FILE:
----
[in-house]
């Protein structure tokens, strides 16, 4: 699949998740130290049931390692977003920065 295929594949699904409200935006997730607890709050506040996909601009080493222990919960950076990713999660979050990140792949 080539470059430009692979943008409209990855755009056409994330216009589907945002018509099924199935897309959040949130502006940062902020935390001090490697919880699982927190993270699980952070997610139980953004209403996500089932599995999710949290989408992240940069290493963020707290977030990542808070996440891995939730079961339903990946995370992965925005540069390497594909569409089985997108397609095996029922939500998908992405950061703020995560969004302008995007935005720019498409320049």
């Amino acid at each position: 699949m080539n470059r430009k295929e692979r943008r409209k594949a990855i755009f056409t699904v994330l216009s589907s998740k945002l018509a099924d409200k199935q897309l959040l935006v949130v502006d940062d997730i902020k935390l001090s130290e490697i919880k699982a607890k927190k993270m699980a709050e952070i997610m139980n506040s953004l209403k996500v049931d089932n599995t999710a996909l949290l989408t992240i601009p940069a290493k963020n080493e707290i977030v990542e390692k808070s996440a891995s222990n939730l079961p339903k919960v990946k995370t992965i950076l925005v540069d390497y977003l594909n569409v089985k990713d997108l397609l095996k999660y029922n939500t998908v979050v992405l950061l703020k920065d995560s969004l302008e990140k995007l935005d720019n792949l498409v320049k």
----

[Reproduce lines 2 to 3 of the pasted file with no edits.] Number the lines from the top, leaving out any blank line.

């Protein structure tokens, strides 16, 4: 699949998740130290049931390692977003920065 295929594949699904409200935006997730607890709050506040996909601009080493222990919960950076990713999660979050990140792949 080539470059430009692979943008409209990855755009056409994330216009589907945002018509099924199935897309959040949130502006940062902020935390001090490697919880699982927190993270699980952070997610139980953004209403996500089932599995999710949290989408992240940069290493963020707290977030990542808070996440891995939730079961339903990946995370992965925005540069390497594909569409089985997108397609095996029922939500998908992405950061703020995560969004302008995007935005720019498409320049």
């Amino acid at each position: 699949m080539n470059r430009k295929e692979r943008r409209k594949a990855i755009f056409t699904v994330l216009s589907s998740k945002l018509a099924d409200k199935q897309l959040l935006v949130v502006d940062d997730i902020k935390l001090s130290e490697i919880k699982a607890k927190k993270m699980a709050e952070i997610m139980n506040s953004l209403k996500v049931d089932n599995t999710a996909l949290l989408t992240i601009p940069a290493k963020n080493e707290i977030v990542e390692k808070s996440a891995s222990n939730l079961p339903k919960v990946k995370t992965i950076l925005v540069d390497y977003l594909n569409v089985k990713d997108l397609l095996k999660y029922n939500t998908v979050v992405l950061l703020k920065d995560s969004l302008e990140k995007l935005d720019n792949l498409v320049k």